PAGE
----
Usberti is filming in 2018, amongst the Great March of Return, where weeks of peaceful protests — confronting the apartheid policy of a buffer zone along the Gaza wall blockade, where only Palestinians are not allowed to approach — are met with hundreds of dead and thousands of injured, Israeli soldiers firing brazenly at civilians with illegal bioweapons and live sniper ammunition. Moving throughout the strip, we glean short insights into an ideological perception of Gaza from its youth, one often based on an atheistic nationalism that articulates itself via a history of revolutionary theory and praxis. It should be noted that Usberti’s sporadic historical recollection is unfortunately thin in factual assertion. His simplistic account of the political processes behind the Nakba, the 1967 occupation of the West Bank and Gaza, alongside the 2005 disengagement (which would lead to the 2007 blockade), is shortsightedly framed as peripheral context to contemporary circumstances. This elision plays into the agitated and amorphous character of the film as a whole, where the politics of occupation and colonialism become experiential, à la any given travelogue one might find. An elongated sequence near the end of the film, where an interview is conducted between two young Palestinian women (Sara and Jumana) and two young Palestinian men whose names aren’t mentioned, highlights this general air the film operates upon. They discuss aspirations, propaganda, the projections that orientalize and dehumanize their existences. It becomes a conversation about unknowingness, stifled mobility, and holding both despair and hope clenched in a single fist. This interview breaks down the film, with Usberti not having any role but cameraman: his poetics halt in order to convene with the dimensions of history as they unfold in the subjective plight that is Palestinian autonomy.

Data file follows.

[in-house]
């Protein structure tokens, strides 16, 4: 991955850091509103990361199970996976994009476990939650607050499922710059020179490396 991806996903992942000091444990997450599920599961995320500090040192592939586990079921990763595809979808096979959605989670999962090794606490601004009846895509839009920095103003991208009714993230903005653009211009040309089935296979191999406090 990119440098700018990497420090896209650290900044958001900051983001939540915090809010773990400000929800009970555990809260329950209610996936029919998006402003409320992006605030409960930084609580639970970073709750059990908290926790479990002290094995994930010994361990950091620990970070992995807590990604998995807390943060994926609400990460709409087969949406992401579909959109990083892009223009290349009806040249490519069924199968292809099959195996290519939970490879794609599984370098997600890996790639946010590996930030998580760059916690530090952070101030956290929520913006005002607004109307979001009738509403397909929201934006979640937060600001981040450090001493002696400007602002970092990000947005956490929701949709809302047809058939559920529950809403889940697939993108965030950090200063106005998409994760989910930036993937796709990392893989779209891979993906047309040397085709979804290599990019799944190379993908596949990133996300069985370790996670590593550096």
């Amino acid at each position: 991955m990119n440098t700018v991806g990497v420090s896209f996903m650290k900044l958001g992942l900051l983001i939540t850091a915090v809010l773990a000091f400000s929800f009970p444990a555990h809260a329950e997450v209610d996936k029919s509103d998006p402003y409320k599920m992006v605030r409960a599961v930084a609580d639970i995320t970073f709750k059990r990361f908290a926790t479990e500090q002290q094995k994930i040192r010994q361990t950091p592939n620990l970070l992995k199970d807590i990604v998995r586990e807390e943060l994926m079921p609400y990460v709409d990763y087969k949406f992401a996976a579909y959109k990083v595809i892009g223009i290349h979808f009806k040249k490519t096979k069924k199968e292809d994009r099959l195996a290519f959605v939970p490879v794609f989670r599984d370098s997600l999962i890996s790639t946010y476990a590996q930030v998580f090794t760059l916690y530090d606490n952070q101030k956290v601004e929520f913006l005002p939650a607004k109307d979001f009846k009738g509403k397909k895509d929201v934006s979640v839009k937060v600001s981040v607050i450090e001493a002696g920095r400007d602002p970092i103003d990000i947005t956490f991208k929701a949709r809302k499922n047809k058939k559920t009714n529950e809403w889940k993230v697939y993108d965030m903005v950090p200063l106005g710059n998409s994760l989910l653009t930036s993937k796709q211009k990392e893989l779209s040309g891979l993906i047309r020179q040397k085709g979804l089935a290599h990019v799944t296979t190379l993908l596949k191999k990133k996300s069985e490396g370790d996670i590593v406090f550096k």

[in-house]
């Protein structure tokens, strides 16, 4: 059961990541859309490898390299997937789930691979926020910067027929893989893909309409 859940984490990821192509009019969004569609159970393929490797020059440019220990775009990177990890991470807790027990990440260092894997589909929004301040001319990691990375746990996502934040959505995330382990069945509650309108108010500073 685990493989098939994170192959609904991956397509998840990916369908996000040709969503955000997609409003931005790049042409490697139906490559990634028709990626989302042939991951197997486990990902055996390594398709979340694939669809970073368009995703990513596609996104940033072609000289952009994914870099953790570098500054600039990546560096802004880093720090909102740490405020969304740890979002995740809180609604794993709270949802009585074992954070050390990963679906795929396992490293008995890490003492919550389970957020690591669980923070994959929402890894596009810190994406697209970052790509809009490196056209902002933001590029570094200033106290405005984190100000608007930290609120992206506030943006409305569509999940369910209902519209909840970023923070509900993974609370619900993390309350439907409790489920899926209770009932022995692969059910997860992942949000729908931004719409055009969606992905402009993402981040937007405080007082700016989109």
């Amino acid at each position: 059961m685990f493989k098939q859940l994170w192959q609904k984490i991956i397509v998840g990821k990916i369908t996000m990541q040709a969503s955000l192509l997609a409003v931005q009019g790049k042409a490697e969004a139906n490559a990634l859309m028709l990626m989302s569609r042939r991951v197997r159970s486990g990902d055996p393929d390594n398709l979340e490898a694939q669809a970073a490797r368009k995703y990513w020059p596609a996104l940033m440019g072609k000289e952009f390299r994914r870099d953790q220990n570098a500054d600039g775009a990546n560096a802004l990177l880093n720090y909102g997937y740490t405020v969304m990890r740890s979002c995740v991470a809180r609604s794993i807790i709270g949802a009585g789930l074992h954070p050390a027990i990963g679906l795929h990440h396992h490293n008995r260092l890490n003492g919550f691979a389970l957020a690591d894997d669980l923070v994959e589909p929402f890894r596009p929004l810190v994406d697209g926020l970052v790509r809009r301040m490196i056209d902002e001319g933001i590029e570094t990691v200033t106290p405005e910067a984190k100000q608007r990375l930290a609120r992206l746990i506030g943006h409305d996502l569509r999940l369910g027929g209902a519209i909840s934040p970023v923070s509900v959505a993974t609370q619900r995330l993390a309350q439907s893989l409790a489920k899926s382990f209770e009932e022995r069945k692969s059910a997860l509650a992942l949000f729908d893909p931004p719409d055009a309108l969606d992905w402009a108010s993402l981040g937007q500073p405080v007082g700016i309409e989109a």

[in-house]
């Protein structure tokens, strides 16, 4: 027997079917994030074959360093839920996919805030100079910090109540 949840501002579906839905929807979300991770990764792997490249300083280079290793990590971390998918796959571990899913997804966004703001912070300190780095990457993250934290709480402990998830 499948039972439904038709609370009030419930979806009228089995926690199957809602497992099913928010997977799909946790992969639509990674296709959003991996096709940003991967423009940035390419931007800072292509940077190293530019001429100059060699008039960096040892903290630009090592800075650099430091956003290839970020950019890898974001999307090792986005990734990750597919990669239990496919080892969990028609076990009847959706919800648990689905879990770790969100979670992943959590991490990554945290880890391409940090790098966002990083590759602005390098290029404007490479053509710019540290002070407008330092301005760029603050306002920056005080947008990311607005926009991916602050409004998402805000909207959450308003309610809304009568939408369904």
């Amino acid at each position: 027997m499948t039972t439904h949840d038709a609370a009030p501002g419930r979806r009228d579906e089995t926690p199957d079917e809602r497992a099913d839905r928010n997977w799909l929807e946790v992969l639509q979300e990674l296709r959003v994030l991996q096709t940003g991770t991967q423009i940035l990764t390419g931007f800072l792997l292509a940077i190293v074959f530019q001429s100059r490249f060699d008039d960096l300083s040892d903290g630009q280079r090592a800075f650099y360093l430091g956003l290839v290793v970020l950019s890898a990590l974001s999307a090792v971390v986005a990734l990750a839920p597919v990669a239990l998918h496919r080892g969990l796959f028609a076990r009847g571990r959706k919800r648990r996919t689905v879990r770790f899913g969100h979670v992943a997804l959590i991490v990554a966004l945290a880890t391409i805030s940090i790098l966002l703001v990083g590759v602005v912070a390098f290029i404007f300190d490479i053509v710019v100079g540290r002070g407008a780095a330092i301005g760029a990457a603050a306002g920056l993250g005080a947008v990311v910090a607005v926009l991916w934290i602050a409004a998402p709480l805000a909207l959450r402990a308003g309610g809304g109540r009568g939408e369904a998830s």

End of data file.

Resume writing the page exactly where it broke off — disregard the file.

Incisively displayed is a focus on Gaza’s environment, prefaced with a necessarily critical eye on Zionism’s catchphrase, “a land without a people for a people without a land.” Extending from this ahistoric concept is one that also imagines Palestine as barren, as uncultivated by the indigenous populations prior to Israeli statehood. Usberti’s gaze is taken by the blooming gardens in the yards of various homes, transfixed even by northern farmlands, where crops of fresh strawberries are indulged in by parties who travel up to partake in their natural sweetness. It’s impossible not to see these images, so immediately refuting the Israeli propaganda that enables this current genocide we all witness, and not harden with rage and despondency. Israeli artillery and illegal chemical weaponry raze this land and render it inhospitable for cultivation. In understanding the current assault ongoing in the north of Gaza, where these strawberry fields once flourished, one bears witness to ecocide, to a campaign dead-set on self-destruction in the name of supremacy: the Israeli colonial project as a negation of history, of the self, and of the plurality that beckons culture and futurity. In 2024, Usberti’s voyage through Gaza is one of incommensurable images, weighed down by the destruction we now know replaces each structure from which the laughter of people emanates, where the secrets and aspirations of many are divulged in dialogue. This film’s edit was completed in September 2023, the film more readily functioning as the echo each formal choice begs us to imagine it as. But what do we do with an echo? Do we allow it to just pass us by, letting the tingle of its sonic waves course across us like the tide rolling on the sands of its beaches?  ZACHARY GOLDKIND